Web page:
Gaia Bertarelli has joined the Institute of Management of Sant’Anna School and EMbeDS as an Assistant Professor (RDT-A) in Social Statistics working in the Management and Healthcare Laboratory (MeS). Previously, she worked as a research fellow at the Universities of Pisa and Perugia, and as a statistician at the National Cancer Institute and at the Department of Anaesthesia and Intensive Care, Vita-Salute San Raffaele University, Milano.
She was awarded a Ph.D. in Statistics from the University of Milano Bicocca in 2015. Prior to her doctoral studies, she graduated in Mathematics (University of Milano Bicocca) and received a MSc. in Biostatistics and Experimental Statistics (University of Milano Bicocca).
Gaia’s studies were mainly devoted to statistical methods for Official Statistics. In her Ph.D. thesis, she focused on latent variable models for aggregate data in disease mapping and small area estimation. Since 2015, Gaia has been collaborating with the Italian National Statistical Institute through several research projects on the integration of data coming from different data sources and on small area estimation. Her research fields include statistical methods for unplanned domains, robust statistics, latent variable models and multidimensional composite indicators. The fields of application of her research concern healthcare, gender differences, and the multidimensional aspects of poverty.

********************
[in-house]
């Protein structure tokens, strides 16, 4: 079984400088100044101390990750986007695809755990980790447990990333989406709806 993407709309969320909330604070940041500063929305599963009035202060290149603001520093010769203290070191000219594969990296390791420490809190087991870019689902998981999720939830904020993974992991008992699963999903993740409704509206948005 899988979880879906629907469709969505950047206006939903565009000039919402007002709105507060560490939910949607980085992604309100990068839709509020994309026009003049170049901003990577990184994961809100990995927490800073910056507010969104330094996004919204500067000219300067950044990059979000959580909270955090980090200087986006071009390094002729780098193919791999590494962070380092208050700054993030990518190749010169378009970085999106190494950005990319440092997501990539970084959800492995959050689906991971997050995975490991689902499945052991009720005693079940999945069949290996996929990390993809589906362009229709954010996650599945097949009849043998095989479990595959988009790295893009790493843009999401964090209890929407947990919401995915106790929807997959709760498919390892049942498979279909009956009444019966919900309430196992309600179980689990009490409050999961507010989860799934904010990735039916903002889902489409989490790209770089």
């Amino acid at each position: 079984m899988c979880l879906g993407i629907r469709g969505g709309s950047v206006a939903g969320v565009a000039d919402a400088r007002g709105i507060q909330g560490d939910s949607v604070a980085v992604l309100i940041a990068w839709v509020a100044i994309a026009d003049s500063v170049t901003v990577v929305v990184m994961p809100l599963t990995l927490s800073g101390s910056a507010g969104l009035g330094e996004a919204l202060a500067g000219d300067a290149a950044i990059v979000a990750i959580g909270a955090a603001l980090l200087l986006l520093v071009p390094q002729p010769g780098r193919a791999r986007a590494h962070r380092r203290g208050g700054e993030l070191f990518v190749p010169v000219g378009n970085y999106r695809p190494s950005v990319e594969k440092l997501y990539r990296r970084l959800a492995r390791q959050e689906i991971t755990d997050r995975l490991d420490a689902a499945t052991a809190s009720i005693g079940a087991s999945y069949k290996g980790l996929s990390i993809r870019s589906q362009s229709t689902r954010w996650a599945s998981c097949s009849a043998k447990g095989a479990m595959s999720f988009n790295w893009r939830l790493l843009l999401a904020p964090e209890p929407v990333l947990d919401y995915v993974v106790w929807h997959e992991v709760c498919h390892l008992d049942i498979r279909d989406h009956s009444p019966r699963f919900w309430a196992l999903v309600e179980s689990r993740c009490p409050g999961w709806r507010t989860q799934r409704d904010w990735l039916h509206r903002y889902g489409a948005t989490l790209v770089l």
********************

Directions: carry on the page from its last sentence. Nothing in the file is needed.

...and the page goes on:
Gaia has been a peer reviewer for journals such as Biometrical Journal, Journal of Official Statistics, Journal of the Royal Statistical Society Series A (Statistics in Society), Statistical Methods and Applications, Nutrients. In 2020, she chaired the section y-SIS -- the under 35 statisticians’ group of SIS (Società Italiana di Statistica).
What are Gaia’s plans for this new chapter of her academic career, in connection with the objectives of EMbeDS? "The biggest challenge of my research will be to develop and test new statistical methods useful for the healthcare system, which allow one to integrate data from multiple sources and to estimate multidimensional composite indicators in unplanned domains, where the sample size is small and the reliability of traditional methods is hindered."